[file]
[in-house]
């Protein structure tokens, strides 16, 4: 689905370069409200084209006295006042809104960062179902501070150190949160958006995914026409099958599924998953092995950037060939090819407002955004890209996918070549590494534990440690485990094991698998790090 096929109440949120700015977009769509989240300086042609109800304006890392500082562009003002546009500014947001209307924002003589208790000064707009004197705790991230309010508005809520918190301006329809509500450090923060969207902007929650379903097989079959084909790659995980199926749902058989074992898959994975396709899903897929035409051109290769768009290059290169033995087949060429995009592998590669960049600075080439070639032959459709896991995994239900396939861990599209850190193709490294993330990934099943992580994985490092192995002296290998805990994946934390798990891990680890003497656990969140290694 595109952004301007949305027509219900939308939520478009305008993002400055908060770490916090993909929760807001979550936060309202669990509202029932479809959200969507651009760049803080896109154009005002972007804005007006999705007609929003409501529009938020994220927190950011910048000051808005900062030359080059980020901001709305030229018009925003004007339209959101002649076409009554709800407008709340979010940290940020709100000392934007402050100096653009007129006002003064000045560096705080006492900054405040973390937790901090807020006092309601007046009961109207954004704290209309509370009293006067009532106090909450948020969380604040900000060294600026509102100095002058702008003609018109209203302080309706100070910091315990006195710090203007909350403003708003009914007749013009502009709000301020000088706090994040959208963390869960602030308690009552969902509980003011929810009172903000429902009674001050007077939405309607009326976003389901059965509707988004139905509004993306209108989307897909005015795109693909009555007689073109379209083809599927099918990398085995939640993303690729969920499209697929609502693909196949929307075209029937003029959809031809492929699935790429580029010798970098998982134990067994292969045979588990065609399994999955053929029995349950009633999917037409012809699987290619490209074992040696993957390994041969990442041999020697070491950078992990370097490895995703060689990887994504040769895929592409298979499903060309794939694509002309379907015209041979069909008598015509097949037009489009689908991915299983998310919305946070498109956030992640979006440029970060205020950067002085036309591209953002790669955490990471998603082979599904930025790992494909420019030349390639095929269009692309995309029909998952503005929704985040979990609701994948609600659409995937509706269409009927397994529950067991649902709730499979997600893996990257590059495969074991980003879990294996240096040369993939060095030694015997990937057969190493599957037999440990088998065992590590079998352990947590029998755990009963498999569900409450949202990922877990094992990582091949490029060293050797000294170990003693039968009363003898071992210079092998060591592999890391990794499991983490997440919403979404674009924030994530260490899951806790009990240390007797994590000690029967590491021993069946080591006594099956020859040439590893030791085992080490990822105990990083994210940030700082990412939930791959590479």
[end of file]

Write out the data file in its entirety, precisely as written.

[in-house]
């Protein structure tokens, strides 16, 4: 689905370069409200084209006295006042809104960062179902501070150190949160958006995914026409099958599924998953092995950037060939090819407002955004890209996918070549590494534990440690485990094991698998790090 096929109440949120700015977009769509989240300086042609109800304006890392500082562009003002546009500014947001209307924002003589208790000064707009004197705790991230309010508005809520918190301006329809509500450090923060969207902007929650379903097989079959084909790659995980199926749902058989074992898959994975396709899903897929035409051109290769768009290059290169033995087949060429995009592998590669960049600075080439070639032959459709896991995994239900396939861990599209850190193709490294993330990934099943992580994985490092192995002296290998805990994946934390798990891990680890003497656990969140290694 595109952004301007949305027509219900939308939520478009305008993002400055908060770490916090993909929760807001979550936060309202669990509202029932479809959200969507651009760049803080896109154009005002972007804005007006999705007609929003409501529009938020994220927190950011910048000051808005900062030359080059980020901001709305030229018009925003004007339209959101002649076409009554709800407008709340979010940290940020709100000392934007402050100096653009007129006002003064000045560096705080006492900054405040973390937790901090807020006092309601007046009961109207954004704290209309509370009293006067009532106090909450948020969380604040900000060294600026509102100095002058702008003609018109209203302080309706100070910091315990006195710090203007909350403003708003009914007749013009502009709000301020000088706090994040959208963390869960602030308690009552969902509980003011929810009172903000429902009674001050007077939405309607009326976003389901059965509707988004139905509004993306209108989307897909005015795109693909009555007689073109379209083809599927099918990398085995939640993303690729969920499209697929609502693909196949929307075209029937003029959809031809492929699935790429580029010798970098998982134990067994292969045979588990065609399994999955053929029995349950009633999917037409012809699987290619490209074992040696993957390994041969990442041999020697070491950078992990370097490895995703060689990887994504040769895929592409298979499903060309794939694509002309379907015209041979069909008598015509097949037009489009689908991915299983998310919305946070498109956030992640979006440029970060205020950067002085036309591209953002790669955490990471998603082979599904930025790992494909420019030349390639095929269009692309995309029909998952503005929704985040979990609701994948609600659409995937509706269409009927397994529950067991649902709730499979997600893996990257590059495969074991980003879990294996240096040369993939060095030694015997990937057969190493599957037999440990088998065992590590079998352990947590029998755990009963498999569900409450949202990922877990094992990582091949490029060293050797000294170990003693039968009363003898071992210079092998060591592999890391990794499991983490997440919403979404674009924030994530260490899951806790009990240390007797994590000690029967590491021993069946080591006594099956020859040439590893030791085992080490990822105990990083994210940030700082990412939930791959590479």